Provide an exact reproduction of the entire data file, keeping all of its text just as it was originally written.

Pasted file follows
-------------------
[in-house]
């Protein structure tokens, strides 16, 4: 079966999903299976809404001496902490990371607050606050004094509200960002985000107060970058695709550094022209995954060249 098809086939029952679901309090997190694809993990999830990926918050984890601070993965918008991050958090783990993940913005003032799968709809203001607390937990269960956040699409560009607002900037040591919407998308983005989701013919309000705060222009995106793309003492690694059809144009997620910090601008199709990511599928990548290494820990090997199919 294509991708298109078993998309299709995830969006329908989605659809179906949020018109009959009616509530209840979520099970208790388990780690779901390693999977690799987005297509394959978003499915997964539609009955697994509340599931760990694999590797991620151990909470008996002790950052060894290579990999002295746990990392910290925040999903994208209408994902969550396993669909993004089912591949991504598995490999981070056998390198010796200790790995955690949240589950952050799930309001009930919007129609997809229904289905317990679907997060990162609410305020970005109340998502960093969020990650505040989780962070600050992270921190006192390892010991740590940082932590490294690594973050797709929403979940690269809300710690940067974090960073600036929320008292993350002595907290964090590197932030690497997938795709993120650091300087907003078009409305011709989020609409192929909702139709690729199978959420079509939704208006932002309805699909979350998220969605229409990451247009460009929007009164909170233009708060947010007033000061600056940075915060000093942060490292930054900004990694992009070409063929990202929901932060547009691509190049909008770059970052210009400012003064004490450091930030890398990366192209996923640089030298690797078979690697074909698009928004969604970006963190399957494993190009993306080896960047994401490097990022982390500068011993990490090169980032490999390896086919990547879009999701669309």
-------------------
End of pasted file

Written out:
[in-house]
């Protein structure tokens, strides 16, 4: 079966999903299976809404001496902490990371607050606050004094509200960002985000107060970058695709550094022209995954060249 098809086939029952679901309090997190694809993990999830990926918050984890601070993965918008991050958090783990993940913005003032799968709809203001607390937990269960956040699409560009607002900037040591919407998308983005989701013919309000705060222009995106793309003492690694059809144009997620910090601008199709990511599928990548290494820990090997199919 294509991708298109078993998309299709995830969006329908989605659809179906949020018109009959009616509530209840979520099970208790388990780690779901390693999977690799987005297509394959978003499915997964539609009955697994509340599931760990694999590797991620151990909470008996002790950052060894290579990999002295746990990392910290925040999903994208209408994902969550396993669909993004089912591949991504598995490999981070056998390198010796200790790995955690949240589950952050799930309001009930919007129609997809229904289905317990679907997060990162609410305020970005109340998502960093969020990650505040989780962070600050992270921190006192390892010991740590940082932590490294690594973050797709929403979940690269809300710690940067974090960073600036929320008292993350002595907290964090590197932030690497997938795709993120650091300087907003078009409305011709989020609409192929909702139709690729199978959420079509939704208006932002309805699909979350998220969605229409990451247009460009929007009164909170233009708060947010007033000061600056940075915060000093942060490292930054900004990694992009070409063929990202929901932060547009691509190049909008770059970052210009400012003064004490450091930030890398990366192209996923640089030298690797078979690697074909698009928004969604970006963190399957494993190009993306080896960047994401490097990022982390500068011993990490090169980032490999390896086919990547879009999701669309």